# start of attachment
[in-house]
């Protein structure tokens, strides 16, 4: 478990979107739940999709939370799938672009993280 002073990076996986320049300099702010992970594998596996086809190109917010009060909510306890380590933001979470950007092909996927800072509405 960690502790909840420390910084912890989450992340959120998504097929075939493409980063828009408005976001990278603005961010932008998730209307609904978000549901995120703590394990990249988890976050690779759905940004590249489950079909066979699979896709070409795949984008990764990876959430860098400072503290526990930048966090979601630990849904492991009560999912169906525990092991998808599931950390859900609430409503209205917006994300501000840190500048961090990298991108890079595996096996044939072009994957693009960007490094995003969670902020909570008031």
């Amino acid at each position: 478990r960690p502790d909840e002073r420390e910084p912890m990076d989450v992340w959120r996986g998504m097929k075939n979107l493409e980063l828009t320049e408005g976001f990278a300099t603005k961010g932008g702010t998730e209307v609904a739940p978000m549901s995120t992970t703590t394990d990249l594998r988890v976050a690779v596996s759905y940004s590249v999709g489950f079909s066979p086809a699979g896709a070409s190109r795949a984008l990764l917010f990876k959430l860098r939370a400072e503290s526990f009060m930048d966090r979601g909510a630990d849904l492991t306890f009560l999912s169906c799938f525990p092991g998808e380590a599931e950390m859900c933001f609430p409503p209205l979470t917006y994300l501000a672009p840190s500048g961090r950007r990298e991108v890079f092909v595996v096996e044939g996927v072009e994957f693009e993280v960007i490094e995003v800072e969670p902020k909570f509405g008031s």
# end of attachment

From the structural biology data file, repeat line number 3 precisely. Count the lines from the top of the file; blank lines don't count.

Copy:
């Amino acid at each position: 478990r960690p502790d909840e002073r420390e910084p912890m990076d989450v992340w959120r996986g998504m097929k075939n979107l493409e980063l828009t320049e408005g976001f990278a300099t603005k961010g932008g702010t998730e209307v609904a739940p978000m549901s995120t992970t703590t394990d990249l594998r988890v976050a690779v596996s759905y940004s590249v999709g489950f079909s066979p086809a699979g896709a070409s190109r795949a984008l990764l917010f990876k959430l860098r939370a400072e503290s526990f009060m930048d966090r979601g909510a630990d849904l492991t306890f009560l999912s169906c799938f525990p092991g998808e380590a599931e950390m859900c933001f609430p409503p209205l979470t917006y994300l501000a672009p840190s500048g961090r950007r990298e991108v890079f092909v595996v096996e044939g996927v072009e994957f693009e993280v960007i490094e995003v800072e969670p902020k909570f509405g008031s």